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Linda,
My ideas may seem bizarre but my background is with probationary students in both high school and college levels.  You have to start where the student is.  I was approached by our coaches for some ideas to create involvement at "study tables."  This is a mandated study time for athletes.  They show up but with Sports Illustrated instead of Survey of Calculus.  I introduced textbook reading and notetaking skills by having them share what they were reading in Sports Illustrated.  We talked about Charles Barkley.  I made notes on the board, ie, What were the main points about CB?  What could they tell me about him after browsing the article?  How long did it take them to learn this info?  Did they read every word or skim for the main ideas?  I then translate this into textbooks, ie, "It's not as painful as you think."
I tell the instructors if I can get the students to read the table of contents BEFORE they come to class, I feel successful.  Because having just a tiny concept of what is being discussed in the lecture is motivating and students usually start doing more as a result.  The faculty agree.


Carolyn DeLorme, Director
University Learning Center
University of North Dakota
P.O. Box 9042
Grand Forks, ND  58202
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Office:  (701)777-4406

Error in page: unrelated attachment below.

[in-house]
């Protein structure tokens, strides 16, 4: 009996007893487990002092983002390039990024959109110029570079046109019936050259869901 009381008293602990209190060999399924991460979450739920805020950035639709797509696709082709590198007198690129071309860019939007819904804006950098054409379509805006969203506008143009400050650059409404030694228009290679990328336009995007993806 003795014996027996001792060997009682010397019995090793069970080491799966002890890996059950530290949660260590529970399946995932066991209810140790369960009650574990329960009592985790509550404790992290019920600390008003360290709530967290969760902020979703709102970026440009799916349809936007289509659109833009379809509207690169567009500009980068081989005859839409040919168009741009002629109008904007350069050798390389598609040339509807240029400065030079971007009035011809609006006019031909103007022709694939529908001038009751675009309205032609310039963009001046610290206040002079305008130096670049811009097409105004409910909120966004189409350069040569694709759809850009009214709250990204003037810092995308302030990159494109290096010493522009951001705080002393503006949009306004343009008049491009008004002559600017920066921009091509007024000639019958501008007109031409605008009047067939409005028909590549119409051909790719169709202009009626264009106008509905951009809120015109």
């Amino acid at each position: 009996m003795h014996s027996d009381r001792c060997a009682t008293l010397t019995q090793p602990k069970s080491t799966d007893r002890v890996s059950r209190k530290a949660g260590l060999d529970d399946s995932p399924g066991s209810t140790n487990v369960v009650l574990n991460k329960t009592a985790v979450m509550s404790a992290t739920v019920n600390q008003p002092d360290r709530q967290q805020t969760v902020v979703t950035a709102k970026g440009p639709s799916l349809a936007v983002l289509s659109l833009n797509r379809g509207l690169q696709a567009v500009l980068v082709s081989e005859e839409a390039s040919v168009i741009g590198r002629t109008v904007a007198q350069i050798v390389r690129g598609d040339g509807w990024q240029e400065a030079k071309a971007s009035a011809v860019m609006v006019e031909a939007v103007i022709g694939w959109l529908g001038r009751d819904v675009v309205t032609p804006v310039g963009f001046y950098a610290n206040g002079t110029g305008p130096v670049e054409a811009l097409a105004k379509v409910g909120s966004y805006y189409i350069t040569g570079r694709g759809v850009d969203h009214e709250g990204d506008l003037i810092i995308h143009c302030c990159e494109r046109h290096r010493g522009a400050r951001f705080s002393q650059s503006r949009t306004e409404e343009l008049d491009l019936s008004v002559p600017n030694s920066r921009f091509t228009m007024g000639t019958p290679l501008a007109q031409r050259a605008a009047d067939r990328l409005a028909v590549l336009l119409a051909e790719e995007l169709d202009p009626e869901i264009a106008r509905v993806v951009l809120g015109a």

FAX:  (701)777-3397

>>> "Evans, Linda" <[log in to unmask]> 08/10/00 08:44AM >>>
Hi all,
I'm looking for inspiration.  We work with a large number of student
athletes here at USF.  The feedback we've gotten from athletic dept.
advisors is that our courses really make a difference in the athletes'
reading and study habits.  Now I've been asked to develop a series of three
workshops for the beginning of the semester to focus on notetaking skills,
time management and test prep. I'm looking for interactive activities that
will get the information across in a meaningful way and keep them involved
in doing rather than listening.  I've done workshops for them in the past
but always felt dissatisfied with what I perceived they got from the
experience. The student athletes can be a hard group to keep interested and
focused in an evening workshop, so appealing to their kinesthetic,
team-oriented, and competitive strengths is something I would like to do
more of this time around.  I would appreciate hearing of any of your
experiences and will gladly share what I finally develop.  Thanks, Linda

Linda S. Evans, Ph.D.
Director, Reading & Learning Program
SVC 2124
4202 E. Fowler Ave.
Tampa, FL 33620
phone: 813-974-9308
fax: 813-974-5089
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website: http://usfweb.usf.edu/reading